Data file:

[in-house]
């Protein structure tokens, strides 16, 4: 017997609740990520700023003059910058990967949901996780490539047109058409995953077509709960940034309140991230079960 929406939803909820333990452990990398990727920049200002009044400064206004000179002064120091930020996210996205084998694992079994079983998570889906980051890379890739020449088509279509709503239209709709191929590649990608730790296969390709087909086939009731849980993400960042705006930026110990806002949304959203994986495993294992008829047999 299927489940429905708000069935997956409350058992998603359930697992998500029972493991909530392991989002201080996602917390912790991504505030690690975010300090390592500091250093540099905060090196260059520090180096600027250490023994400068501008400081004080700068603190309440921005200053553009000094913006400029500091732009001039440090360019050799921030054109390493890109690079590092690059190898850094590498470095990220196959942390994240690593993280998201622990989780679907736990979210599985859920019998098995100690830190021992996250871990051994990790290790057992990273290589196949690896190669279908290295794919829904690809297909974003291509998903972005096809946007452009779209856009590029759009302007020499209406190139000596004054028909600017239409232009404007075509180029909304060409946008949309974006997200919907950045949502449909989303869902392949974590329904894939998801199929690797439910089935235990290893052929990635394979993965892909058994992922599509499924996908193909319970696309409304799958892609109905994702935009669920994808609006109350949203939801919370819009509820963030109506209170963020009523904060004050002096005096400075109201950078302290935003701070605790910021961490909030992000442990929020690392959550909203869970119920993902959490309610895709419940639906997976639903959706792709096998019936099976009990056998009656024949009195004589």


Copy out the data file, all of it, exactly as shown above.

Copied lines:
[in-house]
């Protein structure tokens, strides 16, 4: 017997609740990520700023003059910058990967949901996780490539047109058409995953077509709960940034309140991230079960 929406939803909820333990452990990398990727920049200002009044400064206004000179002064120091930020996210996205084998694992079994079983998570889906980051890379890739020449088509279509709503239209709709191929590649990608730790296969390709087909086939009731849980993400960042705006930026110990806002949304959203994986495993294992008829047999 299927489940429905708000069935997956409350058992998603359930697992998500029972493991909530392991989002201080996602917390912790991504505030690690975010300090390592500091250093540099905060090196260059520090180096600027250490023994400068501008400081004080700068603190309440921005200053553009000094913006400029500091732009001039440090360019050799921030054109390493890109690079590092690059190898850094590498470095990220196959942390994240690593993280998201622990989780679907736990979210599985859920019998098995100690830190021992996250871990051994990790290790057992990273290589196949690896190669279908290295794919829904690809297909974003291509998903972005096809946007452009779209856009590029759009302007020499209406190139000596004054028909600017239409232009404007075509180029909304060409946008949309974006997200919907950045949502449909989303869902392949974590329904894939998801199929690797439910089935235990290893052929990635394979993965892909058994992922599509499924996908193909319970696309409304799958892609109905994702935009669920994808609006109350949203939801919370819009509820963030109506209170963020009523904060004050002096005096400075109201950078302290935003701070605790910021961490909030992000442990929020690392959550909203869970119920993902959490309610895709419940639906997976639903959706792709096998019936099976009990056998009656024949009195004589």